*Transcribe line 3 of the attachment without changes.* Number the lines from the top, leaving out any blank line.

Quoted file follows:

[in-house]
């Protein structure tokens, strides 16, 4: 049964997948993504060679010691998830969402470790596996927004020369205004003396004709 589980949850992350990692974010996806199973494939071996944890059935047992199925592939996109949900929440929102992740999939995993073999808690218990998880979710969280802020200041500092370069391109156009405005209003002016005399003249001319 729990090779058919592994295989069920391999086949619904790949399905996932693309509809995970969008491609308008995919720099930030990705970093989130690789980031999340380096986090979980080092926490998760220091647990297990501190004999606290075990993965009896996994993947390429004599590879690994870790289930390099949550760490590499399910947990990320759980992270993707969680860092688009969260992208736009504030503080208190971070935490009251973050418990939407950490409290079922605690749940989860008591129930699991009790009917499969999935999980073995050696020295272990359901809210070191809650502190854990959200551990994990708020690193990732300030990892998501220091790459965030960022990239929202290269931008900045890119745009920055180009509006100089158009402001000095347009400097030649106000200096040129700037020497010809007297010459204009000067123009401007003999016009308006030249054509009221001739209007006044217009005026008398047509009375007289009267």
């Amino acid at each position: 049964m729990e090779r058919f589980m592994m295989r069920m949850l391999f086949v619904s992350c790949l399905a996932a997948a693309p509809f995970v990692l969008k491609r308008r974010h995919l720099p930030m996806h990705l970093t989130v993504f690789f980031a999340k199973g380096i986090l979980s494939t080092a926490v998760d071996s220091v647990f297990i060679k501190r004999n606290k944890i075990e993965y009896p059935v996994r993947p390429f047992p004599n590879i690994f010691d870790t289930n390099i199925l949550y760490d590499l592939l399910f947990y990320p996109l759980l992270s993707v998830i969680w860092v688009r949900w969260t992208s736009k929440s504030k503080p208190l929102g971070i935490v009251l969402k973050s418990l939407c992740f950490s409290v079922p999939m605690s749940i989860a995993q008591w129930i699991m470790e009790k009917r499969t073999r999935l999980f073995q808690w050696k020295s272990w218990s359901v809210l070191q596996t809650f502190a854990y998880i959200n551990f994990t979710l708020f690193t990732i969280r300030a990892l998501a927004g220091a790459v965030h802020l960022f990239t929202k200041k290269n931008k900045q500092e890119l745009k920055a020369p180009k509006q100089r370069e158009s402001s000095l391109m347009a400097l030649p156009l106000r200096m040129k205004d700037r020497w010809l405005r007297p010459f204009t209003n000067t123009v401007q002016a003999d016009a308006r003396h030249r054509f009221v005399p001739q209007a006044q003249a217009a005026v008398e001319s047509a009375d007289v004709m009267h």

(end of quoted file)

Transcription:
């Amino acid at each position: 049964m729990e090779r058919f589980m592994m295989r069920m949850l391999f086949v619904s992350c790949l399905a996932a997948a693309p509809f995970v990692l969008k491609r308008r974010h995919l720099p930030m996806h990705l970093t989130v993504f690789f980031a999340k199973g380096i986090l979980s494939t080092a926490v998760d071996s220091v647990f297990i060679k501190r004999n606290k944890i075990e993965y009896p059935v996994r993947p390429f047992p004599n590879i690994f010691d870790t289930n390099i199925l949550y760490d590499l592939l399910f947990y990320p996109l759980l992270s993707v998830i969680w860092v688009r949900w969260t992208s736009k929440s504030k503080p208190l929102g971070i935490v009251l969402k973050s418990l939407c992740f950490s409290v079922p999939m605690s749940i989860a995993q008591w129930i699991m470790e009790k009917r499969t073999r999935l999980f073995q808690w050696k020295s272990w218990s359901v809210l070191q596996t809650f502190a854990y998880i959200n551990f994990t979710l708020f690193t990732i969280r300030a990892l998501a927004g220091a790459v965030h802020l960022f990239t929202k200041k290269n931008k900045q500092e890119l745009k920055a020369p180009k509006q100089r370069e158009s402001s000095l391109m347009a400097l030649p156009l106000r200096m040129k205004d700037r020497w010809l405005r007297p010459f204009t209003n000067t123009v401007q002016a003999d016009a308006r003396h030249r054509f009221v005399p001739q209007a006044q003249a217009a005026v008398e001319s047509a009375d007289v004709m009267h």